You'll also get immediate access to the archive of all past issues of the Premium Supporters' Edition of the newsletter where you can catch up on the hundreds of great utilities you missed in the free edition. The SE Edition is a great deal and at $10 per year it's a bargain.
This month I'm giving away to new subscribers, six free copies of the the top rated Anti virus NOD32.
NOD32 is a brilliant program for protecting your PC yet it only consumes a modest amount of your computing resources. That's why I use it on my key work computers. At $39 it's good value but it's even better value when you can get it for free.
The six copies I'm giving away will be allocated at random but your chances of scoring one are actually quite good. So if you have been thinking of subscribing, now's the time.
I'm also giving away invites to Google Gmail to new SE subscribers. Last month everyone who wanted one got one and I expect the same to happen this month. Just email me at email@example.com after subscribing to the Premium SE Edition and I'll send your invitation.
Even if you don't win anything you'll still get my special report "Gizmo's Desert Island Utilities" which outlines the software I use myself, including many free product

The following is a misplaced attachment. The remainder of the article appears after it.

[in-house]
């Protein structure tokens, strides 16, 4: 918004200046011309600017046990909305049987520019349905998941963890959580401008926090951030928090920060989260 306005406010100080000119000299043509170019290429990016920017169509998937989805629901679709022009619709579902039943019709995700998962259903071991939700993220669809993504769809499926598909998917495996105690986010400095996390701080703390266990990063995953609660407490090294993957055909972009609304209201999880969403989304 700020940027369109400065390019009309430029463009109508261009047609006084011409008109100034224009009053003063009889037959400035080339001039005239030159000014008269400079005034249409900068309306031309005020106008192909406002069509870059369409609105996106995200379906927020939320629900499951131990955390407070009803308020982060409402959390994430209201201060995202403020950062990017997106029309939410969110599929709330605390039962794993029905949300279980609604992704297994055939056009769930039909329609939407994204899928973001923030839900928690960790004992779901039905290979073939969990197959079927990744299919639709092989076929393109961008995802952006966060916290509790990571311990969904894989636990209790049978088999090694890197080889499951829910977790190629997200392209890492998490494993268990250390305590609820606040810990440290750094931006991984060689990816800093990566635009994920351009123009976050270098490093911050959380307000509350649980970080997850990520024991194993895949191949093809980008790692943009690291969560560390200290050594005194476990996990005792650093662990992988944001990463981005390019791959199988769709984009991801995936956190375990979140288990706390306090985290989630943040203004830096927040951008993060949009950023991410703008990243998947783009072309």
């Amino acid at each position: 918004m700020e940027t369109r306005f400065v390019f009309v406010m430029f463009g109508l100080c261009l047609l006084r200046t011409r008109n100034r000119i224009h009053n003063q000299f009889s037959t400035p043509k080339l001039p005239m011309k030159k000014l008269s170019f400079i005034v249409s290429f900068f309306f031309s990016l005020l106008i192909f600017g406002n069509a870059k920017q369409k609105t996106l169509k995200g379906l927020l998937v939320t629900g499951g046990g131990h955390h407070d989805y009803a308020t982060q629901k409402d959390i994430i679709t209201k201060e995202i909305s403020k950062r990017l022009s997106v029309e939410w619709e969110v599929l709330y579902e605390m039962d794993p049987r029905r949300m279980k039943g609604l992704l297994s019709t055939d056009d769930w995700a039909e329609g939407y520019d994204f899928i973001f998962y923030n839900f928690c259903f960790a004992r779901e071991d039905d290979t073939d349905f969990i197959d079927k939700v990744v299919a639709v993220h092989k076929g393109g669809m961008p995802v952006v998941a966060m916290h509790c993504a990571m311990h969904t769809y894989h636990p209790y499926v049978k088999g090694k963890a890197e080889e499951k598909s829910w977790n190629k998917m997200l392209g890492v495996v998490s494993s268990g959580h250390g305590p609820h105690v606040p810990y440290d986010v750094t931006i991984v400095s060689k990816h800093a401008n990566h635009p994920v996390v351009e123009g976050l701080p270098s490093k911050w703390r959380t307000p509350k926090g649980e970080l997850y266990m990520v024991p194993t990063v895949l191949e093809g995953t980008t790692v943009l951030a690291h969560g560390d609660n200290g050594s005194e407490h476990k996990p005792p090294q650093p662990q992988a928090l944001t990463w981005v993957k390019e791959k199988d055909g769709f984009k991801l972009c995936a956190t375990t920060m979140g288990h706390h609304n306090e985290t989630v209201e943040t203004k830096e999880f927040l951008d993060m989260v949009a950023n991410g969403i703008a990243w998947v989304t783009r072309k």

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1.0 TOP TECH SITES AND RESOURCES
1.1 How to Send 1.5GB Emails for Free
by your ISP to a maximum email size of 10MB or less? No
problem, use this file upload service from FileFactory and you
can email files up to 1.5GB. FileFactory also allows you to
upload non-email files up to 500MB and share them with multiple
users. While the maximum size of individual files is limited,
the total of all your files stored on the server is not. Not bad
1.2 How to Make Your PC Quieter
a site dedicated to the subject. Lots of good tips and
recommendations. Worth bookmarking.
1.3 How to Reformat Your Hard Drive Without Data Loss
can do this using Partition Magic and a number of other
expensive partition managers, but this article shows you how to
do it for free using a Linux Boot Disk. For experienced users
1.4 Free Downloadable eBook of Photoshop Techniques
Dan Hervey writes, "Gizmo this free PDF eBook is
really useful for anyone who wants to improve their digital